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Anatomy 2 Ch1

Endocrine system or whatever

QuestionAnswer
Hormones help regulate: extracellular fluid, metabolism, biological clock. contraction of cardiac & smooth muscle, glandular secretion, some immune functions, Growth & development, Reproduction
Exocrine glands secrete products into ducts which empty into body cavities or body surface–[sweat, oil, mucous, & digestive glands]
Endocrine glands secrete products (hormones) into bloodstream– [pituitary, thyroid, parathyroid, adrenal, pineal]
other organs that secrete hormones as a 2nd function hypothalamus, thymus, pancreas,ovaries,testes, kidneys, stomach, liver, small intestine, skin, heart & placenta
Hormones only affect ___ with specific membrane proteins called ____ target cells;receptors
Receptors are constantly being ... synthesized and broken down.
Down-regulation excess hormone leads to a decrease in number of receptors; receptors undergo endocytosis and are degraded–decreases sensitivity of target cell to hormone
Up-regulation deficiency of hormone leads to an increase in the number of receptors–target tissue becomes more sensitive to the hormone
Circulating hormones Go everywhere in body; circulate
Local hormones paracrines, autocrines
paracrines Adjacent cells alerted
Autocrine cell that releases the hormone is also the target cell
Lipid-soluble hormones: steroids, thyroid hormones, and nitric oxide [Cortisol and thyroxine]
Water-soluble hormones: amines; peptides, proteins, glycoproteins, and eicosanoids. [Insulin and TSH]
Protein hormones circulate in free form in blood. -Why? They stay in circulatory system and aren’t exited from body by means like urination
Steroid (lipid) & thyroid hormones must... attach to transport proteins synthesized by liver
Why Lipid & thyroid hormones attach to transport proteins improve transport by making them water-soluble, slow loss of hormone by filtration within kidney, create reserve of hormone
free fraction only 0.1% to 10% of hormone is not bound to transport protein
When hormones bind to receptors, cells may then... synthesize new molecules, change permeability of membrane, alter rates of reactions
Hepatocytes: Majority of liver cells. Cells are involved in: Protein synthesis. Protein storage. [insulin stimulates glycogenesis]
Adipocytes: Cell specialized for the storage of fat, found in connective tissue. [insulin stimulates triglyceride synthesis]
Action of Lipid-Soluble Hormones Hormone diffuses through phospholipid bilayer & into cell •Binds to receptor turning on/off specific genes•New mRNA is formed & directs synthesis of new proteins•New protein alters cell’s activity
Water-soluble hormones alter cell functions by ... activating plasma membrane receptors, which set off a cascade of events inside the cell.
The water-soluble hormone that binds to the cell membrane receptor is... the first messenger
A second messenger (usually cAMP) ... is released inside the cell where hormone stimulated response takes place.
Order of events in water-soluble hormone Hormone binds to receptor, Receptor activates G-protein insides cell, G-protein activates cAMP
Amplification of Hormone Effects example Single molecule of hormone binds to receptor•Activates 100 G-proteins•Each activates an adenylate cyclase molecule which then produces 1000 cAMP•Each cAMP activates a protein kinase, which may act upon 1000’s of substrate molecules
Permissive effect Asecond hormone, strengthens the effects of the first [ex:thyroid strengthens epinephrine’s effect upon lipolysis]
Synergistic effect– two hormones acting together for greater effect [ex:estrogen & LH are both needed for oocyte production]
Antagonistic effects– two hormones with opposite effects [ex:insulin promotes glycogen formation & glucagon stimulates glycogen breakdown]
Hormone secretion is regulated by... signals from nervous system, chemical changes in the blood or by other hormones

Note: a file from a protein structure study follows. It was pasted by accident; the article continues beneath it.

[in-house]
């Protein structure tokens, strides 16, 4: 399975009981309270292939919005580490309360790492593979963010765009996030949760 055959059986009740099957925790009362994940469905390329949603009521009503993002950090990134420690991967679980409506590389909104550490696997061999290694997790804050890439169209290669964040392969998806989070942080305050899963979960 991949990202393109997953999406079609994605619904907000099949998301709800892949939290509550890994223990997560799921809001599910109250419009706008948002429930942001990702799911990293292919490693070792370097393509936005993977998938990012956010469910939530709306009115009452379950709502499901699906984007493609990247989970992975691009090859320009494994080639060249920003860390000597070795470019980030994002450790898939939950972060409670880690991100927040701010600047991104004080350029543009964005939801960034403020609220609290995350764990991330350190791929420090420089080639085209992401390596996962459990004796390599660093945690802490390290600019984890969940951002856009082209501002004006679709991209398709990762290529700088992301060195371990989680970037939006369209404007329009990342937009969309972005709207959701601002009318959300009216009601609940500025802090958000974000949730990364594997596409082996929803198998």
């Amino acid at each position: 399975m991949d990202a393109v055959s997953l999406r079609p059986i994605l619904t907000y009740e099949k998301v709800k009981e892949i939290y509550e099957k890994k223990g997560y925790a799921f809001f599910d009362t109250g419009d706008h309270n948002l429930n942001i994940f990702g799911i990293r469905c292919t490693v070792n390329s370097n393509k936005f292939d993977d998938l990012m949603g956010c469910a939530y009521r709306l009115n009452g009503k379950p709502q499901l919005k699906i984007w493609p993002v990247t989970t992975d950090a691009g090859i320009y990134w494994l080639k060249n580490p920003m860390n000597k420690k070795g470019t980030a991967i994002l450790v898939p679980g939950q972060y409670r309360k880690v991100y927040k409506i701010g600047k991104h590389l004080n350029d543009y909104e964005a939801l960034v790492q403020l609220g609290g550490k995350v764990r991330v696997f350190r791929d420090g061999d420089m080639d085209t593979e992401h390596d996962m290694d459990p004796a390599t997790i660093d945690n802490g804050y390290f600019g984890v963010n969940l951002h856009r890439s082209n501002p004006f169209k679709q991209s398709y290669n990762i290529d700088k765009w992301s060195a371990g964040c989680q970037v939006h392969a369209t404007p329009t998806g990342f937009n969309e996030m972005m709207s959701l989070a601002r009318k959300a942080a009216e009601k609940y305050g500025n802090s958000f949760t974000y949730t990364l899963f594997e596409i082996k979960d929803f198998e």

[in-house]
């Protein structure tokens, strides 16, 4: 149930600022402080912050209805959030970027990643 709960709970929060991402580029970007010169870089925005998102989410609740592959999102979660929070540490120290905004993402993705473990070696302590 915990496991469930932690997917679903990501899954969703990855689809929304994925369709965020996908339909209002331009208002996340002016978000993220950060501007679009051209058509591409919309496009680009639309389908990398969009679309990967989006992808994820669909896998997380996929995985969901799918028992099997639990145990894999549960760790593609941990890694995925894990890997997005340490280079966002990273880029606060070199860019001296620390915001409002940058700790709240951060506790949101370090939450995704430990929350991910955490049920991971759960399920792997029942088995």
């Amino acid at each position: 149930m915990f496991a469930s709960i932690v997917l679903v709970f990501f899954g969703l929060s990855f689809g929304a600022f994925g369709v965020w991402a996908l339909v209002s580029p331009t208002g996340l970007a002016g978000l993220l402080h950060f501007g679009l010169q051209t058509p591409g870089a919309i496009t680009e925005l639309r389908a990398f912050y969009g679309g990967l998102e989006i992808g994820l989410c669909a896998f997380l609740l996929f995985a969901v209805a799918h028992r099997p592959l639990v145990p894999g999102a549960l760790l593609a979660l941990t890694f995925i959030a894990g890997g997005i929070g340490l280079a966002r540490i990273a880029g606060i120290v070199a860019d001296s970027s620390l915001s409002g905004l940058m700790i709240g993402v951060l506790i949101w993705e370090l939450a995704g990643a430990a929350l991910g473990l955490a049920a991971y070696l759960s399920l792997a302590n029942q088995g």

Negative feedback control (most common)–decrease/increase in blood level is reversed
Positive feedback control the change produced by the hormone causes more hormone to be released [ex: oxytocin in childbirth]
Posterior pituitary stores adh and oxytocin. Does not produce hormones
Anterior pituitary (not attached to hypothalamus) Makes many hormones.
the major integrating link between the nervous and endocrine systems. Hypothalamus
Hypothalamus receives input from ... cortex, thalamus, limbic system & internal organs
Hypothalamus controls ... pituitary gland with 9 different releasing & inhibiting hormones
Regulate virtually all aspects of growth, development, metabolism, and homeostasis. hypothalamus and the pituitary gland (hypophysis)
pituitary gland is located in the sella turcica of the sphenoid bone and is differentiated into the anterior pituitary, the posterior pituitary, and pars intermedia (avascular zone in between).
Attached pituitary to the brain Infundibulum
Anterior lobe (75%) develops from roof of mouth
Posterior lobe (25%) ends of axons of 10,000 neurons found in hypothalamus–neuroglial cells called pituicytes
The blood supply to the anterior pituitary is from the superiorhypophyseal arteries.
Hormones of the anterior pituitary Human growth hormone (hGH);Thyroid-stimulating hormone (TSH); Follicle-stimulating hormone (FSH); Luteinizing hormone (LH); Prolactin (PRL); Adrenocorticotrophic hormone (ACTH); Melanocyte-stimulating hormone (MSH)
Negative Feedback Systems Decrease in blood levels•Receptors in hypothalamus & thyroid•Cells activated to secrete more TSH or more T3 & T4•Blood levels increase
Positive Feedback Oxytocin stimulates uterine contractions•Uterine contractions stimulate oxytocin release•More oxytocin = more contractions•More contractions = more oxytocin
the most plentiful anterior pituitary hormone. Human growth hormone (hGH)
hGH acts indirectly on tissues by promoting ... the synthesis and secretion of small protein hormones called insulin-like growth factors (IGFs).
insulin-like growth factors (IGFs) IGFs stimulate general body growth and regulate various aspects of metabolism. Various stimuli promote and inhibit hGH production
Regulation of hGH, low blood sugar Low blood sugar stimulates release of GHRH (Growth hormone-releasing hormone) from hypothalamus–anterior pituitary releases more hGH, more glycogen broken down into glucose by liver cells
Regulation of hGH, high blood sugar •High blood sugar stimulates release of GHIH (growth hormone-inhibiting hormone) from hypothalamus–less hGH from anterior pituitary, glycogen does not breakdown into glucose
Follice Stimulating hormone (FSH) functions initiates the formation of follicles within the ovary–stimulates follicle cells to secrete estrogen–stimulates sperm production in testes